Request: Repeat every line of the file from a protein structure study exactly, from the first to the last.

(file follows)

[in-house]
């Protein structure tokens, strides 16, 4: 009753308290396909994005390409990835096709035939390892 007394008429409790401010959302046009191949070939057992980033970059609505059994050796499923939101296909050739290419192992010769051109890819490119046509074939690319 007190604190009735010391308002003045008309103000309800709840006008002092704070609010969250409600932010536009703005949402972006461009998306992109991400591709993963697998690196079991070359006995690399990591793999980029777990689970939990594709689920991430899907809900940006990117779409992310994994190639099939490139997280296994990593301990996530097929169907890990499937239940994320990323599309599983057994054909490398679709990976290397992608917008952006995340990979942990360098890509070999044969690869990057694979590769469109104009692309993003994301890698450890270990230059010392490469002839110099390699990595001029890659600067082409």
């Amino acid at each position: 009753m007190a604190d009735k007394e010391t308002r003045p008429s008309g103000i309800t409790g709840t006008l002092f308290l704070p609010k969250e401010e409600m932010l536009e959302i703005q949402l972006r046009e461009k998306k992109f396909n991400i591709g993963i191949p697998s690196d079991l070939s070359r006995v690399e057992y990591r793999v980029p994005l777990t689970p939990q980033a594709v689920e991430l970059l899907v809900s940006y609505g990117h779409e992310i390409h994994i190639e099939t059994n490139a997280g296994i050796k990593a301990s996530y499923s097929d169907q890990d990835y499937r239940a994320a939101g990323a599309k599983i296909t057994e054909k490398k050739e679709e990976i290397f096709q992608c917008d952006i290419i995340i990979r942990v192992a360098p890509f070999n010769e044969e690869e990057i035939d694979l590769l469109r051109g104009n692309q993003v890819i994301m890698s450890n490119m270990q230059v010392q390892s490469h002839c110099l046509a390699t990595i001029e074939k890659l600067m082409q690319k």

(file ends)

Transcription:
[in-house]
């Protein structure tokens, strides 16, 4: 009753308290396909994005390409990835096709035939390892 007394008429409790401010959302046009191949070939057992980033970059609505059994050796499923939101296909050739290419192992010769051109890819490119046509074939690319 007190604190009735010391308002003045008309103000309800709840006008002092704070609010969250409600932010536009703005949402972006461009998306992109991400591709993963697998690196079991070359006995690399990591793999980029777990689970939990594709689920991430899907809900940006990117779409992310994994190639099939490139997280296994990593301990996530097929169907890990499937239940994320990323599309599983057994054909490398679709990976290397992608917008952006995340990979942990360098890509070999044969690869990057694979590769469109104009692309993003994301890698450890270990230059010392490469002839110099390699990595001029890659600067082409």
């Amino acid at each position: 009753m007190a604190d009735k007394e010391t308002r003045p008429s008309g103000i309800t409790g709840t006008l002092f308290l704070p609010k969250e401010e409600m932010l536009e959302i703005q949402l972006r046009e461009k998306k992109f396909n991400i591709g993963i191949p697998s690196d079991l070939s070359r006995v690399e057992y990591r793999v980029p994005l777990t689970p939990q980033a594709v689920e991430l970059l899907v809900s940006y609505g990117h779409e992310i390409h994994i190639e099939t059994n490139a997280g296994i050796k990593a301990s996530y499923s097929d169907q890990d990835y499937r239940a994320a939101g990323a599309k599983i296909t057994e054909k490398k050739e679709e990976i290397f096709q992608c917008d952006i290419i995340i990979r942990v192992a360098p890509f070999n010769e044969e690869e990057i035939d694979l590769l469109r051109g104009n692309q993003v890819i994301m890698s450890n490119m270990q230059v010392q390892s490469h002839c110099l046509a390699t990595i001029e074939k890659l600067m082409q690319k």